The virus that causes a common form of AIDS-related cancer sabotages the body's immune system in a novel and previously unsuspected way, University of California, San Francisco scientists have discovered.
When the virus associated with Kaposi's sarcoma (KS) invades a cell, two of the KS virus genes direct the cell to remove sentries posted on the cell surface and ship them to the interior for destruction, the researchers report. The sentries -- proteins of the major histocompatibility complex, or MHC-1 -- constitute one of the cell's major lines of defense, and would otherwise tag the invaders for quick attack by the host immune system.
Other viruses sometimes disarm this line of defense too, but typically by blocking deployment of the sentries rather than getting the cell to recall them and target them for internal destruction. The approach evolved by the Kaposi's- associated herpesvirus (KSHV) is a novel strategy in the arms race between viruses and the immune system, says Donald Ganem, MD, an Investigator of the Howard Hughes Medical Institute and professor of microbiology and immunology at UCSF. Ganem is senior author on a study describing the new research.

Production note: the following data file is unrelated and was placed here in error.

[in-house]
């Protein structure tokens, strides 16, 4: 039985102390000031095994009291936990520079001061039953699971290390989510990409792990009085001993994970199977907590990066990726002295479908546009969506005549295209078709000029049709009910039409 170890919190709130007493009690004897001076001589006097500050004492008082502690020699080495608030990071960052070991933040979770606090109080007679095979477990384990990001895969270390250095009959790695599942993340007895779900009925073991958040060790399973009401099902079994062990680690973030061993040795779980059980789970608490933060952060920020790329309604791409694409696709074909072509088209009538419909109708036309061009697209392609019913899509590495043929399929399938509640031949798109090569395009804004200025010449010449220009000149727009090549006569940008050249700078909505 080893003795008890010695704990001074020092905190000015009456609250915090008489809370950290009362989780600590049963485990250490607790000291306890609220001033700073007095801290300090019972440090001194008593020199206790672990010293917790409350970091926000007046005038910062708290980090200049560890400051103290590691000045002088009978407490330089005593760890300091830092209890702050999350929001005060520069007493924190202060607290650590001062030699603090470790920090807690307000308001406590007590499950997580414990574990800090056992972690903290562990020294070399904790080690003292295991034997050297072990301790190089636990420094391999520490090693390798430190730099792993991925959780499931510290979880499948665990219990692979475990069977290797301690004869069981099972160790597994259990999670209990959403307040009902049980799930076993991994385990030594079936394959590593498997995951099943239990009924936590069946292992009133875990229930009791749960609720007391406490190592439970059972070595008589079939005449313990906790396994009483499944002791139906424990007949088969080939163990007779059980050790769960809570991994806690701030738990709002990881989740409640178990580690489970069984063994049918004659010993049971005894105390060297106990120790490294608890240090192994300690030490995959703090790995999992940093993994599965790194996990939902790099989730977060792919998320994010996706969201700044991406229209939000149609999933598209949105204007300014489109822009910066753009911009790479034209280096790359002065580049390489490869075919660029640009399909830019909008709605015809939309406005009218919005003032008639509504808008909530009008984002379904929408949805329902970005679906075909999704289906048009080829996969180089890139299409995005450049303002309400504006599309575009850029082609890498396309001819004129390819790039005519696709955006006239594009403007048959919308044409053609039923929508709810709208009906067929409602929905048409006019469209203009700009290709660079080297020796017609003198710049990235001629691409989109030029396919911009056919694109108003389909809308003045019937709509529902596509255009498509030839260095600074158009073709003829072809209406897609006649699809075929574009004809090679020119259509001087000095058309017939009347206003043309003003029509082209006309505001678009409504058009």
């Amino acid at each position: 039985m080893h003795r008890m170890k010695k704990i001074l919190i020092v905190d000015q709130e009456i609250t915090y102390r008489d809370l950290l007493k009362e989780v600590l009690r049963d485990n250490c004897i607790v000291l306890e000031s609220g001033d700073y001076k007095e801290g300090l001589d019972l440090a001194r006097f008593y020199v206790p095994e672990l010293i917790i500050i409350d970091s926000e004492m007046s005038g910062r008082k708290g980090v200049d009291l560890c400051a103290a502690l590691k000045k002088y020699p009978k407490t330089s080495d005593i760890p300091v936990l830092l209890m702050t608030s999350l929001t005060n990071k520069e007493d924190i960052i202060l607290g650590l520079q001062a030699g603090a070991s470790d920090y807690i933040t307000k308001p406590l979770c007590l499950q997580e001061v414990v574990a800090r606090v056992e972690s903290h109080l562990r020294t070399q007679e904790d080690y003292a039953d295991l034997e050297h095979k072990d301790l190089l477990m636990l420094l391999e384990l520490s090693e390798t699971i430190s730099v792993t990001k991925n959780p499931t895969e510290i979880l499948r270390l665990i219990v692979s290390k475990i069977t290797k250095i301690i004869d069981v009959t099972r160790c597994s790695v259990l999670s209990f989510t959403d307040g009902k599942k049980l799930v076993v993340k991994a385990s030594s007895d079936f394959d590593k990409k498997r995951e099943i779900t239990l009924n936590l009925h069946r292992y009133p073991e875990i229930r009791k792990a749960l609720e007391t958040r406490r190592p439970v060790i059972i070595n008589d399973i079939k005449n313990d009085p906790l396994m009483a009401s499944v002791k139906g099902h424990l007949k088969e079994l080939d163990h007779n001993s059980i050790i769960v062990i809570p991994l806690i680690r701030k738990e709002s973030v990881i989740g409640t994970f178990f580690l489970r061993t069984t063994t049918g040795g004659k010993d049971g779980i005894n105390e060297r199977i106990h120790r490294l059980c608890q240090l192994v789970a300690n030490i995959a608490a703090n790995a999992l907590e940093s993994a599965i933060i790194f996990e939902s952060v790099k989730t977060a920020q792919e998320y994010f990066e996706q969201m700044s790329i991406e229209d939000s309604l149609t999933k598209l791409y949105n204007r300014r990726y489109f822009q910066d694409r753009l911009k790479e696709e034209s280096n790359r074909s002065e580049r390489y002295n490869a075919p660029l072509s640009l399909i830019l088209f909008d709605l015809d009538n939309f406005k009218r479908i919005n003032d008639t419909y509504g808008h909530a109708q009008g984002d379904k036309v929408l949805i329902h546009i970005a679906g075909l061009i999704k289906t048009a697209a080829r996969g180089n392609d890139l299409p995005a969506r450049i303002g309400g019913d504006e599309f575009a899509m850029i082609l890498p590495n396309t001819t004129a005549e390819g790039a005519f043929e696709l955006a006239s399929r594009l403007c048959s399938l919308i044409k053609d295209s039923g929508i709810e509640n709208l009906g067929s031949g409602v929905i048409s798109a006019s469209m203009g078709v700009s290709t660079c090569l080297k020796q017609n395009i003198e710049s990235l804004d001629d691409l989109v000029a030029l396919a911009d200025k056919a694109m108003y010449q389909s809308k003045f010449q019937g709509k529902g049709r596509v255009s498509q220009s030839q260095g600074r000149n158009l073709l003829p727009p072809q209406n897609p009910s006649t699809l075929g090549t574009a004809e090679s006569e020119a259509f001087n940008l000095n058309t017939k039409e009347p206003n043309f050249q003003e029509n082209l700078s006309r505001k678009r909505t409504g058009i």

In the virus-immune system arms race, each new deployment by one side is met with a riposte from the other, Ganem says. "And there's every reason to believe this race isn't over. With every new strategy for host defense comes a selective pressure for the virus to find a way to circumvent that defense."
The research describing the KS virus genes and their function in immune sabotage is published in the current issue of the Proceedings of the National Academy of Sciences. First author is Laurent Coscoy, PhD , an HHMI post-doctoral researcher in Ganem's lab.
One of the intriguing findings in the new research is the discovery that the
two proteins responsible for sequestering the MHC sentries
Contact: Wallace Ravven
University of California - San Francisco